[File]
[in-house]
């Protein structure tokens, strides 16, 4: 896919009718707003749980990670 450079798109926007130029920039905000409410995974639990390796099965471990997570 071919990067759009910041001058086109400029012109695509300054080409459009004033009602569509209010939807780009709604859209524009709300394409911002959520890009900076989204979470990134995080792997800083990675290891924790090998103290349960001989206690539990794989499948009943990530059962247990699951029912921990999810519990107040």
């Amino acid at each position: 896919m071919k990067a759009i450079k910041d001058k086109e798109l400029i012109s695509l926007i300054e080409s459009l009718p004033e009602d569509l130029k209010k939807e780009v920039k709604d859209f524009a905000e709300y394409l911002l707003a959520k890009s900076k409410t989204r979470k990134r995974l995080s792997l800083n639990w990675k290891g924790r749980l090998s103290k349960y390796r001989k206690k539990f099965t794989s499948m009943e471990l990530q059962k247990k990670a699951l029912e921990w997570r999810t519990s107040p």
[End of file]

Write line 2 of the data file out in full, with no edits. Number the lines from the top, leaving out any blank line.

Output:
């Protein structure tokens, strides 16, 4: 896919009718707003749980990670 450079798109926007130029920039905000409410995974639990390796099965471990997570 071919990067759009910041001058086109400029012109695509300054080409459009004033009602569509209010939807780009709604859209524009709300394409911002959520890009900076989204979470990134995080792997800083990675290891924790090998103290349960001989206690539990794989499948009943990530059962247990699951029912921990999810519990107040």